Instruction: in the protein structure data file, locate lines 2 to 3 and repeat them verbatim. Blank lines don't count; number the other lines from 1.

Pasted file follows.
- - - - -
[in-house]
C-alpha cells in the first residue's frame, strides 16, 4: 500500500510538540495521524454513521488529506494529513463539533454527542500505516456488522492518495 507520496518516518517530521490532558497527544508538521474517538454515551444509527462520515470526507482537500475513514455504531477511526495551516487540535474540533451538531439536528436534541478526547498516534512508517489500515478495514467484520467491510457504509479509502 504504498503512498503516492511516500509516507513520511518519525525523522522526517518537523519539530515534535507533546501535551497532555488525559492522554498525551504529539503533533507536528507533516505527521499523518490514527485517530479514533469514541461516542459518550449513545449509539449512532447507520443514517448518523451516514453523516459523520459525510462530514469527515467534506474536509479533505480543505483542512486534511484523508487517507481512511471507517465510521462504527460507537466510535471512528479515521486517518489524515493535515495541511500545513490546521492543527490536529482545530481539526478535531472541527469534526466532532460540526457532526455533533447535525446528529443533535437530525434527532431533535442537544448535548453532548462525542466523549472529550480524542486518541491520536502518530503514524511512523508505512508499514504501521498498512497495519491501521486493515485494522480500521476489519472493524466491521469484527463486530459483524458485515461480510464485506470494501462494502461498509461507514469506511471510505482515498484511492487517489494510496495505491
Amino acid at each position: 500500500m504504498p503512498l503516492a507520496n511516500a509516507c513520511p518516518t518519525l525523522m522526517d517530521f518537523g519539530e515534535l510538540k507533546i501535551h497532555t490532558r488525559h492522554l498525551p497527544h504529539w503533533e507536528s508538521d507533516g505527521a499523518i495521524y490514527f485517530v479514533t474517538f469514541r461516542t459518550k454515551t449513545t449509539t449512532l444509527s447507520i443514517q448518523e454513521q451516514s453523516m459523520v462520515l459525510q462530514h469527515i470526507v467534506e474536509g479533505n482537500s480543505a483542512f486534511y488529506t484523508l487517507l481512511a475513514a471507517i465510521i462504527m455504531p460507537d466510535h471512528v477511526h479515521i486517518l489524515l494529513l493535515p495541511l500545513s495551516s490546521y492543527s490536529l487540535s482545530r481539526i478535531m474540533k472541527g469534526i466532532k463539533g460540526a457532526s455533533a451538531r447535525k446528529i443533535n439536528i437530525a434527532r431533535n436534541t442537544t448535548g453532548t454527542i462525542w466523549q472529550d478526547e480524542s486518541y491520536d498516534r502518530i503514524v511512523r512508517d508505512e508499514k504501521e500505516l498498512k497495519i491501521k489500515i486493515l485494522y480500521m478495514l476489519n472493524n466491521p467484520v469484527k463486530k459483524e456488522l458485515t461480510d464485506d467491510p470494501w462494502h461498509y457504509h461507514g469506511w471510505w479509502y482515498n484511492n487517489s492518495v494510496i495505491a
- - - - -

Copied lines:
C-alpha cells in the first residue's frame, strides 16, 4: 500500500510538540495521524454513521488529506494529513463539533454527542500505516456488522492518495 507520496518516518517530521490532558497527544508538521474517538454515551444509527462520515470526507482537500475513514455504531477511526495551516487540535474540533451538531439536528436534541478526547498516534512508517489500515478495514467484520467491510457504509479509502 504504498503512498503516492511516500509516507513520511518519525525523522522526517518537523519539530515534535507533546501535551497532555488525559492522554498525551504529539503533533507536528507533516505527521499523518490514527485517530479514533469514541461516542459518550449513545449509539449512532447507520443514517448518523451516514453523516459523520459525510462530514469527515467534506474536509479533505480543505483542512486534511484523508487517507481512511471507517465510521462504527460507537466510535471512528479515521486517518489524515493535515495541511500545513490546521492543527490536529482545530481539526478535531472541527469534526466532532460540526457532526455533533447535525446528529443533535437530525434527532431533535442537544448535548453532548462525542466523549472529550480524542486518541491520536502518530503514524511512523508505512508499514504501521498498512497495519491501521486493515485494522480500521476489519472493524466491521469484527463486530459483524458485515461480510464485506470494501462494502461498509461507514469506511471510505482515498484511492487517489494510496495505491
Amino acid at each position: 500500500m504504498p503512498l503516492a507520496n511516500a509516507c513520511p518516518t518519525l525523522m522526517d517530521f518537523g519539530e515534535l510538540k507533546i501535551h497532555t490532558r488525559h492522554l498525551p497527544h504529539w503533533e507536528s508538521d507533516g505527521a499523518i495521524y490514527f485517530v479514533t474517538f469514541r461516542t459518550k454515551t449513545t449509539t449512532l444509527s447507520i443514517q448518523e454513521q451516514s453523516m459523520v462520515l459525510q462530514h469527515i470526507v467534506e474536509g479533505n482537500s480543505a483542512f486534511y488529506t484523508l487517507l481512511a475513514a471507517i465510521i462504527m455504531p460507537d466510535h471512528v477511526h479515521i486517518l489524515l494529513l493535515p495541511l500545513s495551516s490546521y492543527s490536529l487540535s482545530r481539526i478535531m474540533k472541527g469534526i466532532k463539533g460540526a457532526s455533533a451538531r447535525k446528529i443533535n439536528i437530525a434527532r431533535n436534541t442537544t448535548g453532548t454527542i462525542w466523549q472529550d478526547e480524542s486518541y491520536d498516534r502518530i503514524v511512523r512508517d508505512e508499514k504501521e500505516l498498512k497495519i491501521k489500515i486493515l485494522y480500521m478495514l476489519n472493524n466491521p467484520v469484527k463486530k459483524e456488522l458485515t461480510d464485506d467491510p470494501w462494502h461498509y457504509h461507514g469506511w471510505w479509502y482515498n484511492n487517489s492518495v494510496i495505491a